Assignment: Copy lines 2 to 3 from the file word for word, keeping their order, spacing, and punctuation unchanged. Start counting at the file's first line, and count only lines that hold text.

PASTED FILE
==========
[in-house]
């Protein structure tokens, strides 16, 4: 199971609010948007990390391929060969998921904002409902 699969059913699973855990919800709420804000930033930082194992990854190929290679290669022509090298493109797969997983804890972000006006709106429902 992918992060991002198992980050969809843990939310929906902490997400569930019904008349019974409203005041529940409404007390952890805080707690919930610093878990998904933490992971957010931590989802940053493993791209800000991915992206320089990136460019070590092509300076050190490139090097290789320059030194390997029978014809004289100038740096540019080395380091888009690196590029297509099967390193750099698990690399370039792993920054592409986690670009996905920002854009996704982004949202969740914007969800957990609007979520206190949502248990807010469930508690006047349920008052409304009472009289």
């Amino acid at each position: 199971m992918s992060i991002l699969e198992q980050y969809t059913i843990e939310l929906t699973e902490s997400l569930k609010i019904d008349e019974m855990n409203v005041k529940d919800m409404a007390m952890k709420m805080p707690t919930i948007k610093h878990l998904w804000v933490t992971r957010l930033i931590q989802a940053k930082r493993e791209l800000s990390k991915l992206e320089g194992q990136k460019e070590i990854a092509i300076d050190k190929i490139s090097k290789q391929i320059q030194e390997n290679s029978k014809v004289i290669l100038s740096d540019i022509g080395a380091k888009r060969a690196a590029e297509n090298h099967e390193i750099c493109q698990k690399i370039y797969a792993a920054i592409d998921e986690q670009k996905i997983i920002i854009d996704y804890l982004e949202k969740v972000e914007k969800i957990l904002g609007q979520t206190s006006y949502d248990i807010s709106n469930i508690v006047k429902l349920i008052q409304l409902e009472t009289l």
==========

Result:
């Protein structure tokens, strides 16, 4: 199971609010948007990390391929060969998921904002409902 699969059913699973855990919800709420804000930033930082194992990854190929290679290669022509090298493109797969997983804890972000006006709106429902 992918992060991002198992980050969809843990939310929906902490997400569930019904008349019974409203005041529940409404007390952890805080707690919930610093878990998904933490992971957010931590989802940053493993791209800000991915992206320089990136460019070590092509300076050190490139090097290789320059030194390997029978014809004289100038740096540019080395380091888009690196590029297509099967390193750099698990690399370039792993920054592409986690670009996905920002854009996704982004949202969740914007969800957990609007979520206190949502248990807010469930508690006047349920008052409304009472009289």
């Amino acid at each position: 199971m992918s992060i991002l699969e198992q980050y969809t059913i843990e939310l929906t699973e902490s997400l569930k609010i019904d008349e019974m855990n409203v005041k529940d919800m409404a007390m952890k709420m805080p707690t919930i948007k610093h878990l998904w804000v933490t992971r957010l930033i931590q989802a940053k930082r493993e791209l800000s990390k991915l992206e320089g194992q990136k460019e070590i990854a092509i300076d050190k190929i490139s090097k290789q391929i320059q030194e390997n290679s029978k014809v004289i290669l100038s740096d540019i022509g080395a380091k888009r060969a690196a590029e297509n090298h099967e390193i750099c493109q698990k690399i370039y797969a792993a920054i592409d998921e986690q670009k996905i997983i920002i854009d996704y804890l982004e949202k969740v972000e914007k969800i957990l904002g609007q979520t206190s006006y949502d248990i807010s709106n469930i508690v006047k429902l349920i008052q409304l409902e009472t009289l």